I’ll never forget, [Trump] once said the unemployment rate was 40 percent. All the pundits were laughing about it, like, “Oh my God! Who would believe such a ridiculous claim.”
And I kept thinking, that is exactly how it feels. It feels like unemployment is 40 percent. Because almost everyone I know is underemployed, working a part-time job or has no benefits, or has really low wages or hasn’t had a raise in a decade. They’re constantly on the edge of losing everything they have or losing their home. And that feeling is real.
So he told a lie that felt true, and that can be effective. That resonated with a lot of people because they felt like their concerns weren’t being heard. And I think if he hadn’t been such a massive bigot and xenophobe, this approach of talking about the economy that way might have also been effective with low-wage workers who are not White. But of course, [non-White voters] were listening to him denigrate Mexicans, and knew his lifetime of denigrating Black people. They saw through it and saw him as a con man, whereas a lot of White people fell for it.
In Missouri there has been a lot of outcry, even from Republicans, about his policies. Still, there’s kind of a sense of community in confronting this, in saying, “Wow. We were conned, yet again. We’re going to be in for a worse ride, yet again, and we brought this on ourselves by voting for him.” And I hope that people just admit that this is a lifelong con man, and when you feel vulnerable it is easy to be exploited. And the point should be how do we solve this? How do we make people’s lives fairer, and turn this around? I think a key step in that is getting rid of Donald Trump.
JZ: But it feels like things are getting even more divided. We can’t rubber-band our way back to where we were before. What are we going to be like as an electorate, or democracy, in the next elections?
SK: The majority of my adult life, America, in my mind, has been in decline. We’ve had two wars, one of which was fought on completely false pretenses. We’ve had a recession that never ended. We’ve had all these very dramatic changes with social media and how we can communicate, which I think has been handled really badly, leading to a mob mentality.
I don’t think we’ll ever be the same. I think the goal should be to be better than what we are, and to try to confront the problems at hand rather than having nostalgia for what came before.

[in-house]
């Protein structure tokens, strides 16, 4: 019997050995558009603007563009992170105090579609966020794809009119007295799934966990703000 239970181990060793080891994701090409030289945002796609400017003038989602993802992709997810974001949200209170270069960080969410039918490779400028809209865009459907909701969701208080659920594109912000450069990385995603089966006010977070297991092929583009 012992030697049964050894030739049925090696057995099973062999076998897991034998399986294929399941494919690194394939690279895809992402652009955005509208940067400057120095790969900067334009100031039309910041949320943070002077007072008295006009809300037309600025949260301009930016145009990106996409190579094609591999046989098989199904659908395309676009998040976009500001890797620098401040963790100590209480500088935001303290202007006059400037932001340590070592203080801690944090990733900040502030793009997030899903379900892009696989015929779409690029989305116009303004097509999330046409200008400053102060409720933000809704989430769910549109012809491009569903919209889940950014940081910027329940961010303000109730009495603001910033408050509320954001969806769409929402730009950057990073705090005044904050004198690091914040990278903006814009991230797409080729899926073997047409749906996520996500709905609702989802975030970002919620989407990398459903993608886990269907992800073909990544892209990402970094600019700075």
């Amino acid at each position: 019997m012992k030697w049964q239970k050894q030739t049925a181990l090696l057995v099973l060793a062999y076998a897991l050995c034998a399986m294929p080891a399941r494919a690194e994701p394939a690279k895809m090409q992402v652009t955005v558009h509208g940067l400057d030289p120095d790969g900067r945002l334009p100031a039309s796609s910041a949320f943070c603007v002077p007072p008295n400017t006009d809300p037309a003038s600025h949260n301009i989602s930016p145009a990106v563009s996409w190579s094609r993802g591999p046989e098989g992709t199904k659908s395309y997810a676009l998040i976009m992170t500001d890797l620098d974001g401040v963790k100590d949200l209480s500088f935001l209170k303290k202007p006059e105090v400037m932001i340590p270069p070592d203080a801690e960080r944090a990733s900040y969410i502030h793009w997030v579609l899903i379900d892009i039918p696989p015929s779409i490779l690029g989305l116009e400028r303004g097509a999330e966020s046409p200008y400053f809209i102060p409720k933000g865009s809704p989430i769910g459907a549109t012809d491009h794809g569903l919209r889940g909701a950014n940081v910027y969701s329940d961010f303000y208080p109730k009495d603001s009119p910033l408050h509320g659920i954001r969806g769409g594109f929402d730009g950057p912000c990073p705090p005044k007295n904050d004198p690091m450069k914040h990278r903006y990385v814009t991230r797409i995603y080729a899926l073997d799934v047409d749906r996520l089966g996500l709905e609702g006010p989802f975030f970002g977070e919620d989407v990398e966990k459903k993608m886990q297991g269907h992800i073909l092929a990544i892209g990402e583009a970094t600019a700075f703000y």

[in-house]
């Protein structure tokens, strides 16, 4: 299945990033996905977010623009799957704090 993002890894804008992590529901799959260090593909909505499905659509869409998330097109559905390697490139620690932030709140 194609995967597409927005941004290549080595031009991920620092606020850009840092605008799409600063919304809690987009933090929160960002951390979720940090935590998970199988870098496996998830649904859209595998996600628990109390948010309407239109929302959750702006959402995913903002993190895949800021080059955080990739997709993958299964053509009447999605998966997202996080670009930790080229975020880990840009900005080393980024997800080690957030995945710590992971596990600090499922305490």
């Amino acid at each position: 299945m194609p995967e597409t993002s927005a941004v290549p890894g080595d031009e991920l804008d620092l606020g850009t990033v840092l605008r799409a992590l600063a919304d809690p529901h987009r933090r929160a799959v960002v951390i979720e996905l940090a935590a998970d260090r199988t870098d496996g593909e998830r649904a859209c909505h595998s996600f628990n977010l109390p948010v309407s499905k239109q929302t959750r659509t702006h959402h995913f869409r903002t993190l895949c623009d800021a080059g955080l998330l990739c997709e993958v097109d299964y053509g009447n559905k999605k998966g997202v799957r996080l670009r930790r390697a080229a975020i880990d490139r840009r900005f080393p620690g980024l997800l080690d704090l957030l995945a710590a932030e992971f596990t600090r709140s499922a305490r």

What I’ve seen now is less assertive. There is hyperpartisanship for those who claim allegiance to a political party. That has really intensified under Trump where you have this tribalism and this blind loyalty, especially on the Republican side, for authority. But I think people in general are mostly disillusioned. They’re scared. Most people in the U.S. don’t belong to a political party. Most people are independent. About half of the country didn’t vote. So you’ve got a lot of people who are fed up across the board.
We’ve had these record protests, the women’s marches, the anti-gun violence marches, the teacher marches. We’ve had all these mass movements of people who just said, “I’ve had enough. I’m going to stand up for myself. I’m going to stand up for other people.” And that can lead to positive change.
You see people confronting these problems in a very direct way and mobilizing others to do so.
But then you have a power structure that is much more oppressive than the ones we’ve had before. One that has no regard for the Constitution, for freedom of speech, for freedom of assembly. One that’s actively attacking the courts and our constitutional principles. That makes for a difficult situation. I think the kind of surveillance effect of social media is really damaging because if people have a more ambivalent attitude or they want to have a good-faith argument, it’s really hard to do when you have an audience. And I see that on Twitter all the time, where someone comes in with a genuine question, and they get battered down. Or people will take Twitter as an opportunity to humiliate others. And all that is very negative, and it’s contributing to a bad climate, but it’s not entirely representative to what’s happening on the ground.
JZ: You studied kleptocratic and authoritarian countries. What are the lessons for America today?
SK: I started out studying the authoritarian states of the former Soviet Union, especially in Central Asia. And the difference between those countries and us is that they’ve never had a democratic tradition. It’s not to say there aren’t people there who seek freedom, who seek justice. You definitely hear a lot of demands couched in those terms, but there’s never been a government that’s given them that. So their expectations are different.
We have a set of expectations, we have a constitution. We’re used to basic rights, although those rights are unequally distributed. And we have had authoritarian policies throughout our history — the very obvious being slavery, the genocide of Native Americans, Jim Crow laws — so we were never immune to this. But it’s kind of hard to compare because of those expectations.